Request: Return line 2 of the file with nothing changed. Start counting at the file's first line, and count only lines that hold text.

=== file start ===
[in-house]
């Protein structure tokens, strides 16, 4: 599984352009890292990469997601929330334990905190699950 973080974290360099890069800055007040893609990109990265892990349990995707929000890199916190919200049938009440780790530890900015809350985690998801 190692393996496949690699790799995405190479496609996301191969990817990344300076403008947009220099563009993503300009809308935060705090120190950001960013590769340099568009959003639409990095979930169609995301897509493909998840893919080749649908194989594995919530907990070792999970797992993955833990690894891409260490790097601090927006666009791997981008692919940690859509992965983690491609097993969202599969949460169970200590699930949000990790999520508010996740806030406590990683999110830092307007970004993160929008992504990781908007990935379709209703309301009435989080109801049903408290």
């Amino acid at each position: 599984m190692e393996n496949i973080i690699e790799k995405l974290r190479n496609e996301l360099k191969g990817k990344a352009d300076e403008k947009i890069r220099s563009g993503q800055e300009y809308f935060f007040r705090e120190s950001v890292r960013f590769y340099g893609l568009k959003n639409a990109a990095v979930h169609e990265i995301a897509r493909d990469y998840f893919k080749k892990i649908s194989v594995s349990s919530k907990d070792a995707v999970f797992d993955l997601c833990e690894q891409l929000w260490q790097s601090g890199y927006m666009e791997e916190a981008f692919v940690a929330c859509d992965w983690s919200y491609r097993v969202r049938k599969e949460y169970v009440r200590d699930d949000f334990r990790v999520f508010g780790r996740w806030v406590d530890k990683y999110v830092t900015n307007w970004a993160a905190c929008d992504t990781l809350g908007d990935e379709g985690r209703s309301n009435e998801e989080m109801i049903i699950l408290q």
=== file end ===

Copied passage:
């Protein structure tokens, strides 16, 4: 599984352009890292990469997601929330334990905190699950 973080974290360099890069800055007040893609990109990265892990349990995707929000890199916190919200049938009440780790530890900015809350985690998801 190692393996496949690699790799995405190479496609996301191969990817990344300076403008947009220099563009993503300009809308935060705090120190950001960013590769340099568009959003639409990095979930169609995301897509493909998840893919080749649908194989594995919530907990070792999970797992993955833990690894891409260490790097601090927006666009791997981008692919940690859509992965983690491609097993969202599969949460169970200590699930949000990790999520508010996740806030406590990683999110830092307007970004993160929008992504990781908007990935379709209703309301009435989080109801049903408290």